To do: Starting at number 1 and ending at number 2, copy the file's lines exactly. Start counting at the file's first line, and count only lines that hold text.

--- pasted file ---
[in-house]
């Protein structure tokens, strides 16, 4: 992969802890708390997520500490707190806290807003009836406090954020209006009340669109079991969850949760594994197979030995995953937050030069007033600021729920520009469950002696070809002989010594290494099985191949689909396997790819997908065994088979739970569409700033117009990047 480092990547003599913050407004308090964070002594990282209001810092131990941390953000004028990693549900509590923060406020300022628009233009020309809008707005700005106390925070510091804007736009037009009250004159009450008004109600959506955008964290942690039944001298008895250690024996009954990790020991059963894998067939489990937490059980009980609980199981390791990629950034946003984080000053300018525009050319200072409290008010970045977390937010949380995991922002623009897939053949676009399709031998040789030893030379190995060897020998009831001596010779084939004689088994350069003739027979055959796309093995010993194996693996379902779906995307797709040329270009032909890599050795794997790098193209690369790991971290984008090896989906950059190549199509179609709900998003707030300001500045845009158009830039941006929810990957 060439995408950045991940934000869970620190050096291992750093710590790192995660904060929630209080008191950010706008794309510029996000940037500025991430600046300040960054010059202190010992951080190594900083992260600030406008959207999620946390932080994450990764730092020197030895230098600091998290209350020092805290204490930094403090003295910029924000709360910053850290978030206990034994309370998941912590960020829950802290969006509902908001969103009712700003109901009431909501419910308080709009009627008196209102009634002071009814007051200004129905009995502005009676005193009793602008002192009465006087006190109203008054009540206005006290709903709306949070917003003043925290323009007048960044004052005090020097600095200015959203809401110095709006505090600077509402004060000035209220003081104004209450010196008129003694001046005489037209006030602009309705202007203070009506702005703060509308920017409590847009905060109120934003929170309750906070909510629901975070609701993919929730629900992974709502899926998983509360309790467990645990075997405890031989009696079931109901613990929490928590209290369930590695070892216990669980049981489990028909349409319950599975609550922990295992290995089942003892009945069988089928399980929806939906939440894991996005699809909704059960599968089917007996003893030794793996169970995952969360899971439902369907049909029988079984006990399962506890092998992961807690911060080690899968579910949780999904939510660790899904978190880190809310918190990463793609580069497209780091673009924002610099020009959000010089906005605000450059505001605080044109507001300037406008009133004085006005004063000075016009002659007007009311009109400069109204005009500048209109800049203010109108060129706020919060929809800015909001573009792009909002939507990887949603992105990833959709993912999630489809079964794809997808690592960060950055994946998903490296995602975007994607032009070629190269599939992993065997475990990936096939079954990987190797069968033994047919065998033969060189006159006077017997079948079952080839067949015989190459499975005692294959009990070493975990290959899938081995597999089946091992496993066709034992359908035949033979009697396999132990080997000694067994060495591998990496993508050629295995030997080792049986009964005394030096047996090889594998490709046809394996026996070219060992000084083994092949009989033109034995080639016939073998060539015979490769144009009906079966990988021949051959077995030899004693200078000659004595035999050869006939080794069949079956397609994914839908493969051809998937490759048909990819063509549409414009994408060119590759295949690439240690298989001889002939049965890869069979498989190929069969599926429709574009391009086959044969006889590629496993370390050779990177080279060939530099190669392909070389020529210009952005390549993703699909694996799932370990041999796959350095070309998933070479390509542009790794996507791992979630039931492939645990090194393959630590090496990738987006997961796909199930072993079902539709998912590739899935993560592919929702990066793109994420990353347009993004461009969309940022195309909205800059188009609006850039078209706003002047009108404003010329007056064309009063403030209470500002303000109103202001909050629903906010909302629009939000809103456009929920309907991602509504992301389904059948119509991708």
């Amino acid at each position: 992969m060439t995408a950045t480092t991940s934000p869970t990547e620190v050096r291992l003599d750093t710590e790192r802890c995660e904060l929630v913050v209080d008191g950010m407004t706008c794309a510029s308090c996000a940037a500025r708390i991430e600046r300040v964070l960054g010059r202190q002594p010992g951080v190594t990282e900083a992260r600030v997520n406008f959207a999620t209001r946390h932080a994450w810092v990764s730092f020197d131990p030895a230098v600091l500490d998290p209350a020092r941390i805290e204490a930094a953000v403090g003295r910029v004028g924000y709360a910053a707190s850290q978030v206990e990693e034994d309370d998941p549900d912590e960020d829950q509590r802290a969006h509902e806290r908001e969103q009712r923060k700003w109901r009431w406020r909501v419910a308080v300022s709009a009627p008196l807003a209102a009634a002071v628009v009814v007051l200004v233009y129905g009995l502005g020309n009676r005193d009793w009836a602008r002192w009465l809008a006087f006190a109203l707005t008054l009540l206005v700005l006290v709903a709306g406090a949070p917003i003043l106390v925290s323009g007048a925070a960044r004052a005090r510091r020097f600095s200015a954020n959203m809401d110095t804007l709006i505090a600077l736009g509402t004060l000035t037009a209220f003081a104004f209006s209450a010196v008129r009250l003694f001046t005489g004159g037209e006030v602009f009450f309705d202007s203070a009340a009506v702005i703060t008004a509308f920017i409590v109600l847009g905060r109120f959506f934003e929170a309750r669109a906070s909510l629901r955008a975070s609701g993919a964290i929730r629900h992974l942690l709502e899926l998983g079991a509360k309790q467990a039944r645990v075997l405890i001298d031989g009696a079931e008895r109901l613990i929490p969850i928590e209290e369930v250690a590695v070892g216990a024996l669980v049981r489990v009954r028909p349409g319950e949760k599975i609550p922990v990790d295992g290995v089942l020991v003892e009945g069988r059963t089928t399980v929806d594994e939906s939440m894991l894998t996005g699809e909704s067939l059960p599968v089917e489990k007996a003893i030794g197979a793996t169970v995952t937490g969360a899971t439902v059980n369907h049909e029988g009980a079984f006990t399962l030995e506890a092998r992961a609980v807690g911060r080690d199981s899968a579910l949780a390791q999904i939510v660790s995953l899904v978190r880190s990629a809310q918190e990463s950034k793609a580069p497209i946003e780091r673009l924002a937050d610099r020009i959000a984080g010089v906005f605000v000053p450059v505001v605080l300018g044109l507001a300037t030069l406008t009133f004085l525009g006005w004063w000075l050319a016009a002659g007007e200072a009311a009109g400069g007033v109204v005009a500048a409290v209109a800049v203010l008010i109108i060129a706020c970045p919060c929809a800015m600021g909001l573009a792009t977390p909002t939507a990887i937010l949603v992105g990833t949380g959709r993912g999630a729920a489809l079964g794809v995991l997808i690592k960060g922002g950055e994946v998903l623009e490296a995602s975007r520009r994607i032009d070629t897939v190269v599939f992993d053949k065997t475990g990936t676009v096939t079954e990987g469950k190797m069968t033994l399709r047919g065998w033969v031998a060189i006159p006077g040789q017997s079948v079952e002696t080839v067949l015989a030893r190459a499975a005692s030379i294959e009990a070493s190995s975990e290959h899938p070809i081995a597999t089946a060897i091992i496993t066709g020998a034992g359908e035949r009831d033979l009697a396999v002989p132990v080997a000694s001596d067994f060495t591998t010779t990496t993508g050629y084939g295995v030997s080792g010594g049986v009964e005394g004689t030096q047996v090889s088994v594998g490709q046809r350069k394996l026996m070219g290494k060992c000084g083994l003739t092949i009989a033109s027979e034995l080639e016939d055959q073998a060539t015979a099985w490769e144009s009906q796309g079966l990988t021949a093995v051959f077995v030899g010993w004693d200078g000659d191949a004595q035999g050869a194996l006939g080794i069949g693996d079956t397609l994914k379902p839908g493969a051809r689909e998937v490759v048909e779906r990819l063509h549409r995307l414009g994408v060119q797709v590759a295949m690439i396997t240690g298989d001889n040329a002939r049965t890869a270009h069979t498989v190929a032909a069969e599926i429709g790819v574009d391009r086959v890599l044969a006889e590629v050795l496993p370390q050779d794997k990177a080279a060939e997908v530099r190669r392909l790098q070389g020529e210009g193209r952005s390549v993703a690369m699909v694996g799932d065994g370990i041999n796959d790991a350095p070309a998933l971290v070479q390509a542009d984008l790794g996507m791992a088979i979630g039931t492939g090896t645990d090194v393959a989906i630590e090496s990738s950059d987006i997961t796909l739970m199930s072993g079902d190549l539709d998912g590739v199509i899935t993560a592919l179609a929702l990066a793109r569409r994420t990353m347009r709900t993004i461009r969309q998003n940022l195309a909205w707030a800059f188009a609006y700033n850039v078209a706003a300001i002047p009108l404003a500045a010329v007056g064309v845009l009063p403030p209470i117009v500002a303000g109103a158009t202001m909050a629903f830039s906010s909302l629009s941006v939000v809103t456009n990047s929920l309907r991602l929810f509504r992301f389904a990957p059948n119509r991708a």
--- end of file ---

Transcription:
[in-house]
């Protein structure tokens, strides 16, 4: 992969802890708390997520500490707190806290807003009836406090954020209006009340669109079991969850949760594994197979030995995953937050030069007033600021729920520009469950002696070809002989010594290494099985191949689909396997790819997908065994088979739970569409700033117009990047 480092990547003599913050407004308090964070002594990282209001810092131990941390953000004028990693549900509590923060406020300022628009233009020309809008707005700005106390925070510091804007736009037009009250004159009450008004109600959506955008964290942690039944001298008895250690024996009954990790020991059963894998067939489990937490059980009980609980199981390791990629950034946003984080000053300018525009050319200072409290008010970045977390937010949380995991922002623009897939053949676009399709031998040789030893030379190995060897020998009831001596010779084939004689088994350069003739027979055959796309093995010993194996693996379902779906995307797709040329270009032909890599050795794997790098193209690369790991971290984008090896989906950059190549199509179609709900998003707030300001500045845009158009830039941006929810990957 060439995408950045991940934000869970620190050096291992750093710590790192995660904060929630209080008191950010706008794309510029996000940037500025991430600046300040960054010059202190010992951080190594900083992260600030406008959207999620946390932080994450990764730092020197030895230098600091998290209350020092805290204490930094403090003295910029924000709360910053850290978030206990034994309370998941912590960020829950802290969006509902908001969103009712700003109901009431909501419910308080709009009627008196209102009634002071009814007051200004129905009995502005009676005193009793602008002192009465006087006190109203008054009540206005006290709903709306949070917003003043925290323009007048960044004052005090020097600095200015959203809401110095709006505090600077509402004060000035209220003081104004209450010196008129003694001046005489037209006030602009309705202007203070009506702005703060509308920017409590847009905060109120934003929170309750906070909510629901975070609701993919929730629900992974709502899926998983509360309790467990645990075997405890031989009696079931109901613990929490928590209290369930590695070892216990669980049981489990028909349409319950599975609550922990295992290995089942003892009945069988089928399980929806939906939440894991996005699809909704059960599968089917007996003893030794793996169970995952969360899971439902369907049909029988079984006990399962506890092998992961807690911060080690899968579910949780999904939510660790899904978190880190809310918190990463793609580069497209780091673009924002610099020009959000010089906005605000450059505001605080044109507001300037406008009133004085006005004063000075016009002659007007009311009109400069109204005009500048209109800049203010109108060129706020919060929809800015909001573009792009909002939507990887949603992105990833959709993912999630489809079964794809997808690592960060950055994946998903490296995602975007994607032009070629190269599939992993065997475990990936096939079954990987190797069968033994047919065998033969060189006159006077017997079948079952080839067949015989190459499975005692294959009990070493975990290959899938081995597999089946091992496993066709034992359908035949033979009697396999132990080997000694067994060495591998990496993508050629295995030997080792049986009964005394030096047996090889594998490709046809394996026996070219060992000084083994092949009989033109034995080639016939073998060539015979490769144009009906079966990988021949051959077995030899004693200078000659004595035999050869006939080794069949079956397609994914839908493969051809998937490759048909990819063509549409414009994408060119590759295949690439240690298989001889002939049965890869069979498989190929069969599926429709574009391009086959044969006889590629496993370390050779990177080279060939530099190669392909070389020529210009952005390549993703699909694996799932370990041999796959350095070309998933070479390509542009790794996507791992979630039931492939645990090194393959630590090496990738987006997961796909199930072993079902539709998912590739899935993560592919929702990066793109994420990353347009993004461009969309940022195309909205800059188009609006850039078209706003002047009108404003010329007056064309009063403030209470500002303000109103202001909050629903906010909302629009939000809103456009929920309907991602509504992301389904059948119509991708």